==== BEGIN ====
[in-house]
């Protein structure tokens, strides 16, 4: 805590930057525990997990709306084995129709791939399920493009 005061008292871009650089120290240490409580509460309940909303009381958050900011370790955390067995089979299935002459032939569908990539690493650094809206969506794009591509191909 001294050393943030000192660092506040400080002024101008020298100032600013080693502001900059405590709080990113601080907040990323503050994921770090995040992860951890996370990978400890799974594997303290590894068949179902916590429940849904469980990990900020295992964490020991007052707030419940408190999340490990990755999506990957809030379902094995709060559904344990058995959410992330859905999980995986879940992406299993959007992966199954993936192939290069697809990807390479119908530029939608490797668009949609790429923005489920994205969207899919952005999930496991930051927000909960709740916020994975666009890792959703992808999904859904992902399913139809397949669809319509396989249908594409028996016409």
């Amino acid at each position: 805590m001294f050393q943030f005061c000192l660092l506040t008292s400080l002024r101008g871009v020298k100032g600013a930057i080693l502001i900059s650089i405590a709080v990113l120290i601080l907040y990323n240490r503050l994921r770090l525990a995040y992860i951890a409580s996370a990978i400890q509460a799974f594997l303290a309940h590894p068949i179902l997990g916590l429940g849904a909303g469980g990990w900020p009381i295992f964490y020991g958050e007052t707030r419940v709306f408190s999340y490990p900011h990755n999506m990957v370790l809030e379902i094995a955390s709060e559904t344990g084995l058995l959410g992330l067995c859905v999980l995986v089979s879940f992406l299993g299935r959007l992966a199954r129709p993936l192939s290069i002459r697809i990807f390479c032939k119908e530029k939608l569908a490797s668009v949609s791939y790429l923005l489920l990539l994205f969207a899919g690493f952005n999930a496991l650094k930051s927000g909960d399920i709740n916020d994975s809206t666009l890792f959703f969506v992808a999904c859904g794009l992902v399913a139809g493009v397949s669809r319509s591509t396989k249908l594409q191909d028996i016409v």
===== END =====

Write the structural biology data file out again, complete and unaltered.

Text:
[in-house]
């Protein structure tokens, strides 16, 4: 805590930057525990997990709306084995129709791939399920493009 005061008292871009650089120290240490409580509460309940909303009381958050900011370790955390067995089979299935002459032939569908990539690493650094809206969506794009591509191909 001294050393943030000192660092506040400080002024101008020298100032600013080693502001900059405590709080990113601080907040990323503050994921770090995040992860951890996370990978400890799974594997303290590894068949179902916590429940849904469980990990900020295992964490020991007052707030419940408190999340490990990755999506990957809030379902094995709060559904344990058995959410992330859905999980995986879940992406299993959007992966199954993936192939290069697809990807390479119908530029939608490797668009949609790429923005489920994205969207899919952005999930496991930051927000909960709740916020994975666009890792959703992808999904859904992902399913139809397949669809319509396989249908594409028996016409």
């Amino acid at each position: 805590m001294f050393q943030f005061c000192l660092l506040t008292s400080l002024r101008g871009v020298k100032g600013a930057i080693l502001i900059s650089i405590a709080v990113l120290i601080l907040y990323n240490r503050l994921r770090l525990a995040y992860i951890a409580s996370a990978i400890q509460a799974f594997l303290a309940h590894p068949i179902l997990g916590l429940g849904a909303g469980g990990w900020p009381i295992f964490y020991g958050e007052t707030r419940v709306f408190s999340y490990p900011h990755n999506m990957v370790l809030e379902i094995a955390s709060e559904t344990g084995l058995l959410g992330l067995c859905v999980l995986v089979s879940f992406l299993g299935r959007l992966a199954r129709p993936l192939s290069i002459r697809i990807f390479c032939k119908e530029k939608l569908a490797s668009v949609s791939y790429l923005l489920l990539l994205f969207a899919g690493f952005n999930a496991l650094k930051s927000g909960d399920i709740n916020d994975s809206t666009l890792f959703f969506v992808a999904c859904g794009l992902v399913a139809g493009v397949s669809r319509s591509t396989k249908l594409q191909d028996i016409v």